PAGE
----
I continued to apply for positions at Microsoft but didn’t get any traction. So started contracting with other companies to increase my technical skills. In early September of 1997, I received a call from a Microsoft recruiter saying they had seen my applications and noticed that I was just shy of the technical qualifications they were looking for. But they were starting a new program – a boot camp of sorts – called Service Academy. They were hiring folks that were right at the edge of the technical skills needed and were doing all the training to put people over the line and then place them in technical support roles. I actually didn’t hear any of that stuff on the phone because I immediately told the recruiter YES! before she could explain much of anything.
I did a 10 week crash course that was delivered by a then external Microsoft Certified Trainer named John Weston, who later became my manager some 4 years later. John also inspired me to pursue my own MCT certification (Thank you John!) and I did some moonlighting in the late 90’s teaching Microsoft MCSE NT 4.0 courses while working at Microsoft. Fast forward 16+ years and here we are.
From Shuttle Driver moving mail from building to build, to Technology Evangelist speaking to thousands of people a year.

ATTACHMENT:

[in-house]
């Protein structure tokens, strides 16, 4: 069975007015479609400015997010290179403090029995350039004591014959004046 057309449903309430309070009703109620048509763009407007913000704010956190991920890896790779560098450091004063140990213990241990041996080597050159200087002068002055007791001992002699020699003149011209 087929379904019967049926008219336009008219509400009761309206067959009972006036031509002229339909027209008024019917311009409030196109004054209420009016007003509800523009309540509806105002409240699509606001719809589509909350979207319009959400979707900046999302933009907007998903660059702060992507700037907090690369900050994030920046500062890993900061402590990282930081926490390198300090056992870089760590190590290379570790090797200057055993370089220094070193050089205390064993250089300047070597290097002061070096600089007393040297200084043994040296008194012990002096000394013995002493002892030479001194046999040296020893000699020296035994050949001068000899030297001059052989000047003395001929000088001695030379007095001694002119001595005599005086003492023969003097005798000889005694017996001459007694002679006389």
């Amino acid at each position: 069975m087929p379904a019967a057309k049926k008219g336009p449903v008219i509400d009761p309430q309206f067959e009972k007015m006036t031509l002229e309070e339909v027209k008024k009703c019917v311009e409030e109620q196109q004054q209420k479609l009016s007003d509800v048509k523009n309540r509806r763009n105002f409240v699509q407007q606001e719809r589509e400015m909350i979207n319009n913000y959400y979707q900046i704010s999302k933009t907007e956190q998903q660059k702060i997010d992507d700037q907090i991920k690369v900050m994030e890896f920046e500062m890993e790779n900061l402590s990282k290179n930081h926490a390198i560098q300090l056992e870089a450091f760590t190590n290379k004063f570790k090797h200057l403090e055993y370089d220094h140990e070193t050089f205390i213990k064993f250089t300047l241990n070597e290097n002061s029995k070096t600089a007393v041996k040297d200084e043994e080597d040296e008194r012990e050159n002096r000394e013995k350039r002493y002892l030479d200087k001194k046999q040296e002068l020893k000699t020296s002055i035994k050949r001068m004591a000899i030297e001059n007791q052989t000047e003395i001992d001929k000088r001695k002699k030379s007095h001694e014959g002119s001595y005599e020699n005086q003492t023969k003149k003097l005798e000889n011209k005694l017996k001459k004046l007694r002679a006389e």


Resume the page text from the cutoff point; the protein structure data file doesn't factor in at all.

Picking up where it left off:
Computing and in particular, Microsoft, have changed my life.
There were a lot of paths I could have taken in life. I was fortunate enough to have chosen to pursue computing early in life and dove in during the 1990’s when computing was something that everyday people were starting to embrace. The Internet was booming, and the industry was hiring like mad. I got my foot in the door and I have thrived since then.
I can’t begin to express just how special my time at Microsoft has been. The countless people I have met (some I have spoken to for years only in email and never met face to face), the technologies I have been exposed to, and the things I have learned. I am proud to have worked for this long with some of the smartest people I have ever known and for one of the best technology companies……evar.
My last 12 years as a Technology Evangelist for Microsoft have given me some of the most memorable and enjoyable experiences a person could ask for. The vendors and customers I have met, the communities I have been a part of, and the friendships I have made. Thank you all for giving me this time and the memories.
Chris E. Avis
personal email – Loper@Lormesa.com
cell phone – 425-647-3440